Finding a Bold Future
Augustana Vikings have been — and will always be — those who explore, discover and pursue important undertakings; those who seek adventure and aspire for more than the ordinary; those who are truly interesting people.
Brayden Harris, '22
Brayden Harris ‘22 is majoring in environmental studies and data science with a focus in philosophy. Harris hails from Brandon, South Dakota, and first encountered Augustana when his father brought him to a football game where he got to meet AU’s mascot Ole the Viking. The memory “made Augie a place near and dear to my heart,” Harris said, especially since he was a high school football player at the time.
Harris enjoys a variety of activities in his spare time, including, volleyball and football intramurals, serving as an Augustana Student Association (ASA) Senator, working as a member of the national ski patrol at Great Bear Ski Valley, and as a member of the recreational services staff, leading Augustana Outdoor Program activities. He also manages to sneak in video games in his free time. Apex Legends, anyone?
Harris is also interested in beekeeping via sustainable efforts, and shared what this could look like on campus.
Q: How did you become interested in beekeeping?
A: One of my first philosophy classes was with Dr. (David) O’Hara, and in talking to him, he helped guide me to the major I wanted (to pursue). He’s been a great mentor and knows I’m interested in the environment in general, but particularly, sustainability.
Dr. O’Hara approached me with this project of bringing bees on campus. A lot of work was previously done by John Walker ‘22 in terms of receiving clearance from the Augustana Administration and the City of Sioux Falls to make this possible. There are still a lot of questions to address, including: How would having bees on campus impact the community? Do we have the right plants? Where would the hives go? Has landscaping been done to prepare, etc? I spoke to a local master beekeeper Dale Hill, about starting a beekeeping class, what kind of bees would we want on campus, how to distribute honey should we extract it and more.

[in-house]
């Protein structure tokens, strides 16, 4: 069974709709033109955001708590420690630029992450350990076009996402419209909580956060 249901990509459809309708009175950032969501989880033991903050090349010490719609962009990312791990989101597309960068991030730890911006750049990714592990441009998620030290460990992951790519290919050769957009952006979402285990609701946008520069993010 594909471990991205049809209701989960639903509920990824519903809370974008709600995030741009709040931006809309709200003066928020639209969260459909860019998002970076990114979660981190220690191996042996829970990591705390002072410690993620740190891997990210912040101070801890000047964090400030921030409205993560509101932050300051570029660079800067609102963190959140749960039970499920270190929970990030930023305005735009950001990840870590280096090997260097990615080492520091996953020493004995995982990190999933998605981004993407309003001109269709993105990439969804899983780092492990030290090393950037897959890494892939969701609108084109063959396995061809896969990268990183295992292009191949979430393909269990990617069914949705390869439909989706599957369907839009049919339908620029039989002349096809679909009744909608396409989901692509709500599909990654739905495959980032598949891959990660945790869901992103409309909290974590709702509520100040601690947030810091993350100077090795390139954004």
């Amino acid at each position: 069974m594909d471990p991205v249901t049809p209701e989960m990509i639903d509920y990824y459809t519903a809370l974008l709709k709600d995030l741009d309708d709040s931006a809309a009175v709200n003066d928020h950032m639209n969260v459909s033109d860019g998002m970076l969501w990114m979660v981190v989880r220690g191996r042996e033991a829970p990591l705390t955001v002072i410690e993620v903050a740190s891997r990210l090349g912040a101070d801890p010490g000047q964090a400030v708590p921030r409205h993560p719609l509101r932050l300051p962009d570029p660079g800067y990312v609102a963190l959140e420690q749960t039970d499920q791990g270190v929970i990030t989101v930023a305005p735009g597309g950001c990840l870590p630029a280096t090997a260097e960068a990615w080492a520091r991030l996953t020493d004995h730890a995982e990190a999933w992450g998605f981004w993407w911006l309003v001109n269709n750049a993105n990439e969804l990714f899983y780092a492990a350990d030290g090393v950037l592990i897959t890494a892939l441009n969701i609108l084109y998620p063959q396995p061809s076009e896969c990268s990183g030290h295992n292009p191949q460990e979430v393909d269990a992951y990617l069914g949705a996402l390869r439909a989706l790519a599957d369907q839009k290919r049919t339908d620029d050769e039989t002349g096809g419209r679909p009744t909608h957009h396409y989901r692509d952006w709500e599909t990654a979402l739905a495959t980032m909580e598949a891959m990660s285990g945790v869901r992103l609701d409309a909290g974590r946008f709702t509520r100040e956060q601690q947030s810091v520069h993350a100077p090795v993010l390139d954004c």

Q: Are there any bees that are a natural fit for South Dakota?
A: No, all honey-producing bees are invasive, or not native to South Dakota. North and South Dakota produce the most bees for export in the nation. South Dakota has really stringent laws on apiaries to make hives sustainable.
Q: Why are strict laws necessary?
A: Bees are complicated. They are sensitive to the environment around them. They catch diseases, mites and parasites and hives usually have one, if not several, diseases. So, it’s hard to determine what causes hives to die. Diseases can easily spread hive to hive.
Q: What might people not know about bees?
A: If you build a fence by a hive, say 10-feet high, bees will fly up and over it and then fly at that height for the remainder of their flight. If we have bees on campus and build a fence that tall, they would avoid people.
Q: Why are bees so important?
A: Part of it is knowing where your food comes from and how it’s made. I’m passionate about understanding that. Take, for example, my parents; they own cattle, so I get to know the production process — how the cattle are fed, the environmental impact, etc. Bees are super important to our industries. South Dakota ships bees to different places to pollinate different plants. They go to California, Alabama — really any place with a fruit industry.
Q: If we bring bees to campus, where would they go and when are you hoping to bring them?
A: Janae Becher ‘23 and I are shooting to bring the bees to campus in the spring of 2022. They will live by the (apple) orchard.
Q: How do your majors tie into your passion about sustainability?
A: Although my ideal job would be a LEGO set designer, realistically I would like to do emergency management, which is disaster response, emergency planning/procedures, etc. I would like to work for a forest service, too. But, one barrier to entering the field is the emphasis on experience. When you’re up against someone who’s been in the field for 25 years, an educational background in science and technology gives you an edge, so I added a major in data science. I can utilize computers for big data and make myself useful when it comes to data analytics or mapping to solve problems.
Q: If you could share one message with students considering enrolling at Augustana, what would it be?
A: Do it! Augustana is committed to sustainability and becoming a steward of the environment. Also, the university is committed to diversity, equity and inclusion with acknowledgements that campus was once Native American land. Augustana knows where the land came from and how we should use it appropriately.
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